And then I started my final drive to Tennessee.
PS. I did drive through Kentucky but I didn't stop anywhere except for gas, so I didn't include it.
I took the last drive by myself. It was about six hours from Charleston, WV with a detour to Elizabethtown — because that's Krystal's favorite movie.
I got to watch the sunset and it was beautiful. The sun was a big ball of blazing orange.
And then I passed the Tennessee state line. Pulled over at the welcome center. The sun had set but the light was still there.
I cried as I drove; put on my Nashville mix from two and a half years ago and cried as "Danza Kuduro" came on. Not the most likely sad song haha but I wasn't sad. I was happy. It felt like I was coming home after so long. And I couldn't even really see anything except the road ahead of me, but I felt it. I felt the end of the trip and the knowledge that I was in the right place.
I got to the Extended Stay America around 8pm. I first went to the wrong one because they're right across the street from each other. I had to park next to this van that had this creepy guy sitting in it. Luckily the one I actually was supposed to go to was across the street and the person who checked me in was the general manager and gave me her business card and cell phone number and also gave me a bunch of tips about finding a place here. She said to go to the grocery store or shopping center around 10pm to see who's shopping there and if you feel safe to go there that late. I thought that was really solid advice.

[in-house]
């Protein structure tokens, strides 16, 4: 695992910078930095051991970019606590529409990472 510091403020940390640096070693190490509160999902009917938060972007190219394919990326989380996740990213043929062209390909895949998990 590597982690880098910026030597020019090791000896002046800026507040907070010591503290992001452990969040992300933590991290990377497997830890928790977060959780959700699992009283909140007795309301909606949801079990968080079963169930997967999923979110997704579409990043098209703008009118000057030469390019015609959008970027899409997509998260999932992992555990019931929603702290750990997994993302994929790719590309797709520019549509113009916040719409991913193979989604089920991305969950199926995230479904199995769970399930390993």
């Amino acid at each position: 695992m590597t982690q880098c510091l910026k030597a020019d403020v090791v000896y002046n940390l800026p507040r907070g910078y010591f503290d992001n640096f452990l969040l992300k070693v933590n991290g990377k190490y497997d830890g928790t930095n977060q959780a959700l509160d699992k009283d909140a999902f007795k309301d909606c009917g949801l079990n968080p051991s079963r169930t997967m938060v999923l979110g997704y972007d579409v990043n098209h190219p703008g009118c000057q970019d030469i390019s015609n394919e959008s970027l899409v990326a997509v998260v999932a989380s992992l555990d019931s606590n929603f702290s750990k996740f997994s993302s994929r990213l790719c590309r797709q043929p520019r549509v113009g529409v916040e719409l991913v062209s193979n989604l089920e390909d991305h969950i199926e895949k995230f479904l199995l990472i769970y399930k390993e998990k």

Then I got into my room (which had a kitchen!) and called my parents before settling down to watch the season premiere of NASHVILLE!! It was also kind of funny because part of the show took place in Hollywood.
Being able to piece this trip together again and share it in it's full extent has been such a wonderful experience in itself. The decision I made to go on this trip, the uncertainty of what was to come, all the planning, and moments beforehand wondering if it was the right decision are interesting to look back on when I'm sitting here, reviewing it, and so glad I made that decision.
Everything of where I'm at now — physically, emotionally, spiritually, and mentally — is better in part because of that decision. I have found that there's always a reason I can find not to do something. And if that reason is unreasonable fear, then oftentimes, that might be because that's actually a great decision — maybe challenging, but the best path.
I know that this has been the best path for me. Thank you for allowing me to share it!